Sounds like your mother was born out of her time, these days we don't have to wait for people to come knocking on the door. We can all hold forth on any subject and publish our thoughts then wait for the comments to come in. Or we can go searching for the thoughts of others and comment on them. It's got to catch on!

A Paperback Writer said...

Your mother would've loved me.
I usually have the opposite experience. (However, I do love to ask people questions about their own beliefs in return.) The second people see me take juice instead of coffee or smile a "no thanks" to a glass of wine, I get bombarded by "Mormon questions." I usually don't mind. Normally, I assume they're only curious and not exactly interested in converting (here I differ from the usual Mormon), so I answer away. Occasionally, I've had people get a little miffed to discover I know my Bible very well also. (I think lots of folks believe that Mormons don't use the Bible, but we do.) But usually, people just want the facts to set straight what they've heard.
I found I had tons in common with a born-again Pagan in my MSc programme (spiritual creations of animals and plants, etc.), and I had a great, bonding discussion with a Muslim woman who lived on the same floor of my dorm -- the two of us had the same loathing of polygamy, and similar cultural backgrounds with it.
Anyway, I would've had fun chatting with your mom.

Kanani said...

Oh, I'd of loved to have spoken to your Mum.

But it is pretty touchy these days, with so many people convinced that theirs is the right track.

I'd write more. But I'm tired.

kathie said...

Great post, as it hits the spot while I'm mid religious crisis as well as general life crisis. I am very spiritual, but feel less need for religion than I do spirituality. However, I want my kids to have some formality as I'm not equipped to fully handle their spirituality--should I admit that???? So, I'm settling into a kind church that lives a gentle existence...I'll keep you updated...I admire your mom's quest for information and true love of learning. Very special. Perhaps she should be president based on that alone.

Brian said...

Around about the age of 12 years I was always at home alone on Saturday mornings (mother working, father on other business) . I had to wait for Stevenson's pie cart ( a motor cycle with a specially adapted sidecar as a hot oven )to arrive with the wonderful treat ,to be purchased for lunch, of their superb pies and pasties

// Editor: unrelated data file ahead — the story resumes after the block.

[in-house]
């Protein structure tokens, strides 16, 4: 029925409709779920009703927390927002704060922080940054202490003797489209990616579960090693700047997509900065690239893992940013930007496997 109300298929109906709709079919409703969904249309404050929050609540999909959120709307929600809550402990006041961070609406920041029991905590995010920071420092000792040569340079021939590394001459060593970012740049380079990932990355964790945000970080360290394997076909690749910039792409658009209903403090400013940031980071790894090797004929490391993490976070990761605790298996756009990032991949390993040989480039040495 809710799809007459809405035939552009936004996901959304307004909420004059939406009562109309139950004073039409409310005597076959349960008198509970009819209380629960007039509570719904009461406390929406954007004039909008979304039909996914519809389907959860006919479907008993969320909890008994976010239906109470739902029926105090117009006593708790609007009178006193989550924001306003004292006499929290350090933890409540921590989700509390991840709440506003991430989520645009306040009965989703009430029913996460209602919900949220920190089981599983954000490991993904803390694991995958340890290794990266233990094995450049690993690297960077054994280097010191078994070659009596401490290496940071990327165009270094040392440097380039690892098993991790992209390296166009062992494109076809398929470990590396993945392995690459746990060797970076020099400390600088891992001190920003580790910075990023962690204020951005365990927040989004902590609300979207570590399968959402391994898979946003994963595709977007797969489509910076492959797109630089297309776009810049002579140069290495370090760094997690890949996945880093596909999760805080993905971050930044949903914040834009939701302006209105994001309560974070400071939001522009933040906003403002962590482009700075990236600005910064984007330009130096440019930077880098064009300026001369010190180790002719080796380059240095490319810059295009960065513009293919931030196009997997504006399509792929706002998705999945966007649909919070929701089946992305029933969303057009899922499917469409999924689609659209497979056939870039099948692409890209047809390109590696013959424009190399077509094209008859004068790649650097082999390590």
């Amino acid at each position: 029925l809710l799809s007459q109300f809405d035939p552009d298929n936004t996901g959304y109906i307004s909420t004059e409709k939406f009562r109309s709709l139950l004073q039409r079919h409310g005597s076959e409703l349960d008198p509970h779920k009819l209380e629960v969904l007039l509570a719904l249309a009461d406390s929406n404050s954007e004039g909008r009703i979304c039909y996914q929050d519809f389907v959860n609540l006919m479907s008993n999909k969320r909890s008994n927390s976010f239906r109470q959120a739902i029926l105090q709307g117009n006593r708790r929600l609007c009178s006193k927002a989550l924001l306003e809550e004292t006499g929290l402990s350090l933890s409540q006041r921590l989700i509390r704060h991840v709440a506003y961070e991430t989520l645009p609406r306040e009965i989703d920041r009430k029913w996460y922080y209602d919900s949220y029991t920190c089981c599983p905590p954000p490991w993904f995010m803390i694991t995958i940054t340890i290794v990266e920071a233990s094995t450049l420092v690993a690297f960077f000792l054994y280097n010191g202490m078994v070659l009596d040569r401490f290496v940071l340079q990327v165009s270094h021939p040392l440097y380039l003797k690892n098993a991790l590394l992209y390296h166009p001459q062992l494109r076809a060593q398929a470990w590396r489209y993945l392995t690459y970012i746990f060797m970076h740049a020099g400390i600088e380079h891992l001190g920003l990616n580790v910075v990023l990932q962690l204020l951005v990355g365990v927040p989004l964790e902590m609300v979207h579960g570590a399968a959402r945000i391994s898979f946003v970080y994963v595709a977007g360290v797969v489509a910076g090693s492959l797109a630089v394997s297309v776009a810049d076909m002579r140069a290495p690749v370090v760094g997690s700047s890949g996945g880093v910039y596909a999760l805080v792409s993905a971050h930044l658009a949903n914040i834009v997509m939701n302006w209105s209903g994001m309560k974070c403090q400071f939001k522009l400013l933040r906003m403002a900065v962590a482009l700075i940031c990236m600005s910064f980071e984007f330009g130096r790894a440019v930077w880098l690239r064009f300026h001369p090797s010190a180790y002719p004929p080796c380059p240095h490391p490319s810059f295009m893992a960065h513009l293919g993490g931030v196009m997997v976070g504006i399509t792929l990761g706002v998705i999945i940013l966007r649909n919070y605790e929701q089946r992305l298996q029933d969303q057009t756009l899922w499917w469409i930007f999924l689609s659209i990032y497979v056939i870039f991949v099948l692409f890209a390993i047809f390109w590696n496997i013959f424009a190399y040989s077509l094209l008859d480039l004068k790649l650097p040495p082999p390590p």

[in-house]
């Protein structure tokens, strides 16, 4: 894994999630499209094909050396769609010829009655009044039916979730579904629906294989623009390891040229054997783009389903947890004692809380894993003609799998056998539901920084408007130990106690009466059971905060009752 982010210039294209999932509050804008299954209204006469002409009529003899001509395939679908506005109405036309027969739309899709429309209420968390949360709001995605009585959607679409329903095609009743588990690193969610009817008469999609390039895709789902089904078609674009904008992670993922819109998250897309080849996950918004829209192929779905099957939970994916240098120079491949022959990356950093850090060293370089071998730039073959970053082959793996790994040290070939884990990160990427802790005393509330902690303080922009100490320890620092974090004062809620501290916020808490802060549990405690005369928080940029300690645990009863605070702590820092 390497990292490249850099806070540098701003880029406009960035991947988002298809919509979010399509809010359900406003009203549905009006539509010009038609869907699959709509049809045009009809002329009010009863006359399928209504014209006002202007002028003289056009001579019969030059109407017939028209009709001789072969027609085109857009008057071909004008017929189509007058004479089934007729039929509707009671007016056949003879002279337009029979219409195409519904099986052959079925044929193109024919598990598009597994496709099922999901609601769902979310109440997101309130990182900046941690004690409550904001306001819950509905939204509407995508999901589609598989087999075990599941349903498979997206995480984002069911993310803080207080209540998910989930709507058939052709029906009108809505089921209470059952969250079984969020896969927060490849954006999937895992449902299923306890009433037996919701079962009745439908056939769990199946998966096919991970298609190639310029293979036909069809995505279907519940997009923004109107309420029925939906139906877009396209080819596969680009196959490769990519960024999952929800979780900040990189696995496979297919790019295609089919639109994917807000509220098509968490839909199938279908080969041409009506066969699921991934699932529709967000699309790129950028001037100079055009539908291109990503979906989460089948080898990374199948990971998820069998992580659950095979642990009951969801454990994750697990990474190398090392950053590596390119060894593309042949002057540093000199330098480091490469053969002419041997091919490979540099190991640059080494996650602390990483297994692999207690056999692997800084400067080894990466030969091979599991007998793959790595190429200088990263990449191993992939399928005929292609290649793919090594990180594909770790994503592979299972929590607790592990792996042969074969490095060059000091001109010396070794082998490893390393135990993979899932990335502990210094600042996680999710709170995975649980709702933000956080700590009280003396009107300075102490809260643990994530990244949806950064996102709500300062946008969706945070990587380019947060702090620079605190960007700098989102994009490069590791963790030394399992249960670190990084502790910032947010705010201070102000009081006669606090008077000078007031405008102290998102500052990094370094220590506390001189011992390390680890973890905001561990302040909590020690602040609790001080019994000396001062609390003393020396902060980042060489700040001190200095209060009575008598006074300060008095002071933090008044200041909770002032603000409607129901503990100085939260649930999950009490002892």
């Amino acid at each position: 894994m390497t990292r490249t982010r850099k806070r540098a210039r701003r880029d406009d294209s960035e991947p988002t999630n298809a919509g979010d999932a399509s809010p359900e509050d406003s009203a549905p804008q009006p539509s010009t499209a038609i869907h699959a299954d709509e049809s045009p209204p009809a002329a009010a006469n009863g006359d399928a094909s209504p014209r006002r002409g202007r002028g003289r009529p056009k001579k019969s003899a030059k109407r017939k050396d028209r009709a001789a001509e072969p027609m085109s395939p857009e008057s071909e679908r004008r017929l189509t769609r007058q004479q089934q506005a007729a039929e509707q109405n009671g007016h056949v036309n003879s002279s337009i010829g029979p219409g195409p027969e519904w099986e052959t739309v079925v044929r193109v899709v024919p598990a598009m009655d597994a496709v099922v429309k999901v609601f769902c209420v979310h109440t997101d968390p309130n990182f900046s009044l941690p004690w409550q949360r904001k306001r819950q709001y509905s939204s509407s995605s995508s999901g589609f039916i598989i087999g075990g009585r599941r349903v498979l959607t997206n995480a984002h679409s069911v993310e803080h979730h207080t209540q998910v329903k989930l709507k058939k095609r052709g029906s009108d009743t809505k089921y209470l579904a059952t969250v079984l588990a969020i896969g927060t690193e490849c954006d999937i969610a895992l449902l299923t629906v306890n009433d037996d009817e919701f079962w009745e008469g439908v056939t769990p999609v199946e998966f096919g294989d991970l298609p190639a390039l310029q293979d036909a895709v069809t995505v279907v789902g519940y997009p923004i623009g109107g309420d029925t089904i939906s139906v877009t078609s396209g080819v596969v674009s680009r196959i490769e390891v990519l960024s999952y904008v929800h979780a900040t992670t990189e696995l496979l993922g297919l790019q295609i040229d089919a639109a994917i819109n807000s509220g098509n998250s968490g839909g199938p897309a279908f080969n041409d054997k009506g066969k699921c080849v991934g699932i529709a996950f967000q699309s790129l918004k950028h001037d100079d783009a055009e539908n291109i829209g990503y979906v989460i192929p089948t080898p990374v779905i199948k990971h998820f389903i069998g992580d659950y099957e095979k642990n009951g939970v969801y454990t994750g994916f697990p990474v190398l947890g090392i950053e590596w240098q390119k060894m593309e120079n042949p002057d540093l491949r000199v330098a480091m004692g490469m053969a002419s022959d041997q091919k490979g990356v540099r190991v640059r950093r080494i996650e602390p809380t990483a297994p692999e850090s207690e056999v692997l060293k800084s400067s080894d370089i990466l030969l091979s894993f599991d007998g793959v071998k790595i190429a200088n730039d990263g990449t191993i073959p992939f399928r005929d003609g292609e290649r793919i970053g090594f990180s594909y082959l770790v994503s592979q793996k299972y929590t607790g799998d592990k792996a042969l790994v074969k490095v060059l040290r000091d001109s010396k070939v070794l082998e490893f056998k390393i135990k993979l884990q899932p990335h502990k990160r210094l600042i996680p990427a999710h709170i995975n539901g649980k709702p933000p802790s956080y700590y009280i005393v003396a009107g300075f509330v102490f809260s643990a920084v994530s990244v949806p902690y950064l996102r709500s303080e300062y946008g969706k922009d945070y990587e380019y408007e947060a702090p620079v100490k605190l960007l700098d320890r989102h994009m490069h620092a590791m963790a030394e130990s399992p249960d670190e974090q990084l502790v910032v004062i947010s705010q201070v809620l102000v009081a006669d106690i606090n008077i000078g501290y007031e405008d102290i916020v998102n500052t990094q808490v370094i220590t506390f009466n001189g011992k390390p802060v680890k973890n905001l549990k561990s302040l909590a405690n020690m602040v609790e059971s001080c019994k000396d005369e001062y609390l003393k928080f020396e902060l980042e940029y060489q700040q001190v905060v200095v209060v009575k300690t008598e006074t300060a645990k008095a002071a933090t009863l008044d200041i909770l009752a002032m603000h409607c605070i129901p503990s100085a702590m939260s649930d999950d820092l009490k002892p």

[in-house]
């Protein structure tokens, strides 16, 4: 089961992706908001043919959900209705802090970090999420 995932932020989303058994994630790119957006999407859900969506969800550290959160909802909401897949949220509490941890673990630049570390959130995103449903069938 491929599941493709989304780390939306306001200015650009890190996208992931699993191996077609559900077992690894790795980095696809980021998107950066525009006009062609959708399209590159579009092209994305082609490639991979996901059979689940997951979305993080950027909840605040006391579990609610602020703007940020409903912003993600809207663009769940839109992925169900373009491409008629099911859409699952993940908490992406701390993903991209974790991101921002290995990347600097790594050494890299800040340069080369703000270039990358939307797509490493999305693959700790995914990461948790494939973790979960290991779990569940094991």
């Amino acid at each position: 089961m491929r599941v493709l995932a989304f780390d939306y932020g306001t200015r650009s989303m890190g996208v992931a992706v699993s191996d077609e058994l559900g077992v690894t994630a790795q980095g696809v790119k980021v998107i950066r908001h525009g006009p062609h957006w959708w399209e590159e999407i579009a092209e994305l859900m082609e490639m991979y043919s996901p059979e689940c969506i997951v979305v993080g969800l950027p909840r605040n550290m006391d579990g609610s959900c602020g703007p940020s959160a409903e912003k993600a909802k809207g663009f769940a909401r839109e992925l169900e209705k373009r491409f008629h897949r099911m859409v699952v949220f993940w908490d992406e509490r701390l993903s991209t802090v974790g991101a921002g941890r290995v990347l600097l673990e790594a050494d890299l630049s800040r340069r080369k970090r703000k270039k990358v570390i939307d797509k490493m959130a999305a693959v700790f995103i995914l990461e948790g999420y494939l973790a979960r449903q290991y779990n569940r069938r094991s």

Regularly there would also turn up a pair of Jehovah's Witnesses, together with wind up gramophone on which they played the recorded speeches of Judge Rutherford, in an attempt to enlighten me, and with numerous copies of publications like Watchtower and Awake!

They filled in my time nicely, and I read the Bible several times over to be able to discuss such matters to their chagrin as David and Bathsheba (and his other sexual peccadilloes).

I am afraid that they did not manage to put a dent in my atheism, but they gave me great practice in sharpening my polemics and debating techniques.

Long dead now as they must be, may their putative souls rest in peace.

patterjack

Benjamin Rubenstein said...

"Depressingly good," huh? I'll take that as a complement. Thank you.

bella principessa said...

I would have loved meeting your mother. Faith and belief--my own and other peoples'--are totally fascinating to me. (I don't do so well with Biblical passages.)

The world needs more people with that attitude. More people like your mom, who don't judge based on what you believe or what you eat. (Thanks for proving there are tolerant vegetarians out there!)

Carolie said...

Your mother sounds like a fascinating, amazing woman (and the apple didn't fall far from that tree!) Wish I'd known her...and wish she could have visited to help me with my own odd door-to-door proselytizers!

I bet she would have loved having a blog, and I bet she would have loved reading yours.

Gorilla Bananas said...

She must have had a very open mind. I would have liked to have listened to her chatting with Dicky Dawkins.

Mary Witzl said...

Kim -- My mother was a true believer -- in meaningful dialogue. And like me, she welcomed any diversion from housework. She would have loved sitting and chatting with you, take my word for it. Getting out of doing laundry would've been a real plus, too.

Good luck with the philosophy class!

Eryl -- Writing is a great way to satisfy the urge to create and, um, vent. Blogging is a great way to satisfy the urge to communicate and exchange views, and I find that it also serves a wonderful venting function. What I love about blogging is that you can have an idea about something, write about it, and within a few hours have the reactions of people all over the world. Like ham radio, but without all the static. Plus, you don't have to be out in the garage...

APW -- You and my mother would have gotten on like a house on fire. The fact that you knew your Bible well would have pleased and impressed her. My mother once got into a friendly dispute with a neighbor about whether a particular quote was from the Bible or Shakespeare. My mother was convinced that the quote was from the Bible; when she discovered that she was wrong, she raced back to the neighbor to apologize. From that time on, the two of them were firm friends, even though this woman had scandalized the neighborhood by being a divorcee with a live-in boyfriend.

Have you ever read Isabella Bird's account of the time she spent in the Rocky Mountains? She doesn't always portray Mormons -- or other Americans, come to that -- in the most flattering of lights, but her writing is wonderfully descriptive and honest.

Kanani -- My mother would have been thrilled to talk to all my blog commenters; the trick was getting her NOT to talk to my friends.